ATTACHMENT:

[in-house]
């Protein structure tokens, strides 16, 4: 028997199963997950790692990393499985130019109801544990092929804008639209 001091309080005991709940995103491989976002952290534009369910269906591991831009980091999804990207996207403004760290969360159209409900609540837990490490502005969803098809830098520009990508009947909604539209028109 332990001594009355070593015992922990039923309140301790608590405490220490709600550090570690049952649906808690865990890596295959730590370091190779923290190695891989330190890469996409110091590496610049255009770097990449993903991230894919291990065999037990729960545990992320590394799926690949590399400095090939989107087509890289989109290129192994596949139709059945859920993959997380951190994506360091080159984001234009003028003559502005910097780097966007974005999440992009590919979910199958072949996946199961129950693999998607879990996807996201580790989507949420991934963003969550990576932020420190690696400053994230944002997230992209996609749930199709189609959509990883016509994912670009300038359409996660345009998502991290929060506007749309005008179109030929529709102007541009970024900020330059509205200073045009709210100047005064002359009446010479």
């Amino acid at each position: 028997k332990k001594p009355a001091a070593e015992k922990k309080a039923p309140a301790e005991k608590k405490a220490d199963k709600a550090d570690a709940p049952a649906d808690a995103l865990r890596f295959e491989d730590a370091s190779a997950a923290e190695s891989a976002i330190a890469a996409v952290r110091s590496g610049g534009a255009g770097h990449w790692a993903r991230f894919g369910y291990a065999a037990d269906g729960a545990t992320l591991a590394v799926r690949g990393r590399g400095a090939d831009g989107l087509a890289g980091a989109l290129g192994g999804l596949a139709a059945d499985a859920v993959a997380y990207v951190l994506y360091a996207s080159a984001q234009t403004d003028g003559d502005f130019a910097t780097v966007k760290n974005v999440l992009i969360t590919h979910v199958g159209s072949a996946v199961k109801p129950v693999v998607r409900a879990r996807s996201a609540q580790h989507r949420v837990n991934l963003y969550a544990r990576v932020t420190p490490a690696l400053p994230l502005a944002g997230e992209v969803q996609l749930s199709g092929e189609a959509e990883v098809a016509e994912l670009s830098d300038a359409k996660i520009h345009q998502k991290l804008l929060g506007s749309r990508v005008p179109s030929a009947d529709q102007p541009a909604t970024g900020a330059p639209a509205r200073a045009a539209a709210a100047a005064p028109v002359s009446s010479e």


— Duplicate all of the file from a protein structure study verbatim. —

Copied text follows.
[in-house]
């Protein structure tokens, strides 16, 4: 028997199963997950790692990393499985130019109801544990092929804008639209 001091309080005991709940995103491989976002952290534009369910269906591991831009980091999804990207996207403004760290969360159209409900609540837990490490502005969803098809830098520009990508009947909604539209028109 332990001594009355070593015992922990039923309140301790608590405490220490709600550090570690049952649906808690865990890596295959730590370091190779923290190695891989330190890469996409110091590496610049255009770097990449993903991230894919291990065999037990729960545990992320590394799926690949590399400095090939989107087509890289989109290129192994596949139709059945859920993959997380951190994506360091080159984001234009003028003559502005910097780097966007974005999440992009590919979910199958072949996946199961129950693999998607879990996807996201580790989507949420991934963003969550990576932020420190690696400053994230944002997230992209996609749930199709189609959509990883016509994912670009300038359409996660345009998502991290929060506007749309005008179109030929529709102007541009970024900020330059509205200073045009709210100047005064002359009446010479």
């Amino acid at each position: 028997k332990k001594p009355a001091a070593e015992k922990k309080a039923p309140a301790e005991k608590k405490a220490d199963k709600a550090d570690a709940p049952a649906d808690a995103l865990r890596f295959e491989d730590a370091s190779a997950a923290e190695s891989a976002i330190a890469a996409v952290r110091s590496g610049g534009a255009g770097h990449w790692a993903r991230f894919g369910y291990a065999a037990d269906g729960a545990t992320l591991a590394v799926r690949g990393r590399g400095a090939d831009g989107l087509a890289g980091a989109l290129g192994g999804l596949a139709a059945d499985a859920v993959a997380y990207v951190l994506y360091a996207s080159a984001q234009t403004d003028g003559d502005f130019a910097t780097v966007k760290n974005v999440l992009i969360t590919h979910v199958g159209s072949a996946v199961k109801p129950v693999v998607r409900a879990r996807s996201a609540q580790h989507r949420v837990n991934l963003y969550a544990r990576v932020t420190p490490a690696l400053p994230l502005a944002g997230e992209v969803q996609l749930s199709g092929e189609a959509e990883v098809a016509e994912l670009s830098d300038a359409k996660i520009h345009q998502k991290l804008l929060g506007s749309r990508v005008p179109s030929a009947d529709q102007p541009a909604t970024g900020a330059p639209a509205r200073a045009a539209a709210a100047a005064p028109v002359s009446s010479e």